Resiliency Series Session 6: Preparedness and Adaptation in Rural Business Operations
Time & Location
About the Event
The Morris Model team is excited to bring to you a discussion on how our changing weather will provide new challenges and opportunities to rural businesses and agricultural operations, specifically as it relates to risk management and diversification of revenue streams from land use practices. As our local weather patterns shift to warmer, wetter, and more volatile systems the processes by which federal crop insurance programs and funding resources will have to adapt as well. Recent policy and legislation at the state and federal levels are including more initiatives and funding programs to promote and facilitate the installation of renewable resources, enhance energy conservation programs, and guide our nation's energy economy through a transition to a more decentralized system. At the intersection of these realizations is the emerging opportunity for rural communities, farmers, and local governments to take advantage of these changes and position themselves to add reliability and resiliency to their operations by saving on energy costs, earning revenue on energy produced, and add to their local tax base and job markets.
The discussion will kick off with a briefing from David Zanoni, Senior Underwriter at the USDA Risk Management Agency, on how the USDA calculates, designs, and administers the federal crop insurance program. Learn how payments are estimated and allocated, how they have changed over time, and how they can be reasonably expected to change further in the context of increasing growing seasons experiencing volatile weather such as the current extreme drought.
Following this will be two presentations from Fritz Ebinger, Rural Energy Development Manager at Clean Energy Resource Teams, and Brian Ross, Vice President of the Great Plains Institute, as they discuss the opportunities to diversify rural land use practices to generate cost savings and additional revenue from the development of on-site renewable energy generation technologies or implementing energy efficiency upgrades. They will provide a run-down of existing policies and programs that can assist businesses or homeowners in funding these projects, benefits for customers and the local economy, and discuss the zoning and land use implications for larger scale project development.
Speakers of this session include:
David Zanoni has served as the USDA Risk Management Agency’s Senior Underwriter for the last 2 years, providing oversight in program design, risk management, and special projects. Prior to that, he was the Chief of the Requirements, Analysis, and Validation Branch with RMA for 5 years and an economist with the Prices Branch with RMA for 6 years. He is a graduate of Georgia Tech.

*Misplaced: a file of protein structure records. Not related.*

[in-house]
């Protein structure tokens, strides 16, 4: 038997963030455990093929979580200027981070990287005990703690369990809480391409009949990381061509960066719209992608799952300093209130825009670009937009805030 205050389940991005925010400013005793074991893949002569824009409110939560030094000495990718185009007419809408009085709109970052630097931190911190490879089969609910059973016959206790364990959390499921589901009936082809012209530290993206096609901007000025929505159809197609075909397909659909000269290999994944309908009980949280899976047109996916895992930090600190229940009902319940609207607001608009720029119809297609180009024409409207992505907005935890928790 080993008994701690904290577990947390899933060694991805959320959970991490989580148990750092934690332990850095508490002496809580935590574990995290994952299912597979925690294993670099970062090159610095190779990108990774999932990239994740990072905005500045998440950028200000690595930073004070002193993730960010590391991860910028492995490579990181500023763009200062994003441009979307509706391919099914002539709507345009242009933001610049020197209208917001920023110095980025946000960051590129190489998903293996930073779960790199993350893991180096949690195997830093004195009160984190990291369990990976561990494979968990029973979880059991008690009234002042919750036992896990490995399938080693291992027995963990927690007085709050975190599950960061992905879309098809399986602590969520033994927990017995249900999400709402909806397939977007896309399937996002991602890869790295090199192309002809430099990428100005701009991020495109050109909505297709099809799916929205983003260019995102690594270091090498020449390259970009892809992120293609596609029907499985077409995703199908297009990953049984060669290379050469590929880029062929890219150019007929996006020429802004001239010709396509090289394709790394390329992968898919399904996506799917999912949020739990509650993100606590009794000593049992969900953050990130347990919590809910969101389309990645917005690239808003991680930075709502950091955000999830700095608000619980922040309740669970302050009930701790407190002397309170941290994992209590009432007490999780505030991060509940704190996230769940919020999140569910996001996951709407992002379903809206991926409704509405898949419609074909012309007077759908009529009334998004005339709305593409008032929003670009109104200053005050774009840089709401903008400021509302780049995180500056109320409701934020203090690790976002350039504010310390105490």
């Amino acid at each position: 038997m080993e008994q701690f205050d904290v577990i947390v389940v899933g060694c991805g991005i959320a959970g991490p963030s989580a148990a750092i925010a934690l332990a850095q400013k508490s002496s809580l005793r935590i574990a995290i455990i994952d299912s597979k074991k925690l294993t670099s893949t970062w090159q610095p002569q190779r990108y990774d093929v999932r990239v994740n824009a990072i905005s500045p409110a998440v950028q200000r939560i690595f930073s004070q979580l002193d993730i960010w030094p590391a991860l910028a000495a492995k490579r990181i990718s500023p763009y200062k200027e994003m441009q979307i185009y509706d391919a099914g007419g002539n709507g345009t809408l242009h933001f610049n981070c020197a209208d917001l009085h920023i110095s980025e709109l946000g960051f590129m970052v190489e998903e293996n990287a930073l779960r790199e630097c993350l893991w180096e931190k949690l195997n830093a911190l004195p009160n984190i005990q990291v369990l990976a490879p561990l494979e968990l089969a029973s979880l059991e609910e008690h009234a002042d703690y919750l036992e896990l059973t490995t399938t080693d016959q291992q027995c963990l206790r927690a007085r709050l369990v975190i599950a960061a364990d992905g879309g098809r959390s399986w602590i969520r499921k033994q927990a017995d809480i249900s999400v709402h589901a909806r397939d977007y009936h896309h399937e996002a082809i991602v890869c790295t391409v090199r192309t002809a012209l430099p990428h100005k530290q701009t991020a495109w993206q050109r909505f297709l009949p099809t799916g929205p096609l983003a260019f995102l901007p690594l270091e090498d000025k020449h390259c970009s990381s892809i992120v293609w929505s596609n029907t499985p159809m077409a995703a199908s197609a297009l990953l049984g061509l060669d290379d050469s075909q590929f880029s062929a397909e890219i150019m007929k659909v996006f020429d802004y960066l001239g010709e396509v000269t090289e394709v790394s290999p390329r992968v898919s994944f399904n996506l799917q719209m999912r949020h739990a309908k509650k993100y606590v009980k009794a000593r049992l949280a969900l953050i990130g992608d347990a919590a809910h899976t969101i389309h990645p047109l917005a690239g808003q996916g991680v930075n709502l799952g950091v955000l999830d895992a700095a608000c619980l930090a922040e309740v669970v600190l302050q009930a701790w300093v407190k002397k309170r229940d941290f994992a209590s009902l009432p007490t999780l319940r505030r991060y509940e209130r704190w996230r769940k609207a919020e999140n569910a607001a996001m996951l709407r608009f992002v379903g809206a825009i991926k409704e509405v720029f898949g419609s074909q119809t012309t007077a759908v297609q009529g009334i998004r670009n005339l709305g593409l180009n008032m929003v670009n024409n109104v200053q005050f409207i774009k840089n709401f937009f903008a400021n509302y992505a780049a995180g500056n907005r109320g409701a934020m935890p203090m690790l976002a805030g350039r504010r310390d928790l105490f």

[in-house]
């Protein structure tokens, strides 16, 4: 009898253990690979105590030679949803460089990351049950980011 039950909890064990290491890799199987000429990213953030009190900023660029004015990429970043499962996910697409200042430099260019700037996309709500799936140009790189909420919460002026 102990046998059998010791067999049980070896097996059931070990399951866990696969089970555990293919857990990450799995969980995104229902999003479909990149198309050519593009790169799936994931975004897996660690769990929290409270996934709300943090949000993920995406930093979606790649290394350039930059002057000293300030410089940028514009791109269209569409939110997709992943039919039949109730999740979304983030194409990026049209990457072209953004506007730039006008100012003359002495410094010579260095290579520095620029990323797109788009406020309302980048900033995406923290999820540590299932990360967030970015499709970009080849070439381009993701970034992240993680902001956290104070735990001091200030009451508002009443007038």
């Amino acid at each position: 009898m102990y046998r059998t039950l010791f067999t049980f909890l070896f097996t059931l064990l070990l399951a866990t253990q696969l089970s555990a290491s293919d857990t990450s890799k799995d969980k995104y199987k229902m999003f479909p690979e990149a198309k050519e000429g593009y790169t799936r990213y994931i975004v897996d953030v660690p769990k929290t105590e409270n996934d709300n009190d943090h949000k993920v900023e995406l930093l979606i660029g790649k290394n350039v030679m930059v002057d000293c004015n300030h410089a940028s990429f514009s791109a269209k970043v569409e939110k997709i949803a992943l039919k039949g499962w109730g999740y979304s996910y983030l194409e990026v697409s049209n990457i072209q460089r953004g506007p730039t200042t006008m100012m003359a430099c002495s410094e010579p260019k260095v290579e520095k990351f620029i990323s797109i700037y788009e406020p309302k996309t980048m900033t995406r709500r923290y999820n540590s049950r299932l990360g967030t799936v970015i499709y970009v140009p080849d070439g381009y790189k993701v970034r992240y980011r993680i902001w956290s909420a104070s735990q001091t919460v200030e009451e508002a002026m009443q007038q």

Fritz Ebinger is the Clean Energy Resource Teams (CERTs) Rural Energy Development Program Manager for the University of Minnesota’s Regional Sustainable Development Partnerships and Extension. In this role, he works on energy efficiency and renewable energy initiatives with agricultural producers and rural businesses to reduce farm and business production costs and advance utility conservation planning. Fritz is a graduate of St. John’s University and served in the Peace Corps as an Agroforestry Volunteer in Panama. He then attended Drake Law School as a Public Service Scholar where he focused on agricultural, environmental, and natural resources law and wrote for the Drake Agricultural Law Journal. Following graduation and passing the bar, Fritz served as a law clerk in Minnesota’s Third Judicial District before starting his clean energy career in wind and rural energy matters.
Brian Ross is a Vice President at the Great Plains Institute, leading GPI’s renewable energy market transformation efforts in the Midwest and nationally. Brian joined the institute after 20 years as a consultant working on sustainable development with local, regional, and state governments on climate and energy planning, policy and regulation. He currently directs GPI’s technical assistance for the national SolSmart certification program for local governments, helps lead national research efforts on integrating solar development with natural systems and for water quality benefits, and is developing work on non-electric integration of renewable energy systems.
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Information on the Community Resiliency Discussion Series:
Continuing on the momentum of the Rural Climate Dialogues in 2014 and the creation of the Morris Model Strategic Plan in 2018, the Morris Model team will be facilitating a series of seven monthly, hour-long online discussions with regional experts on the importance of incorporating resilience-minded strategies and forward-thinking, cost-effective investments to improve the readiness of the community for future predicted impacts to the following aspects of the community:
2) Outdoor recreation and natural resources
3) Infrastructure and utilities
4) Culture and community identity
6) Community Health
Visit www.morrismodel.org/resiliency-series to view the upcoming meetings, see recordings of previous sessions, and learn more about the discussion series, and reach out to firstname.lastname@example.org with any questions.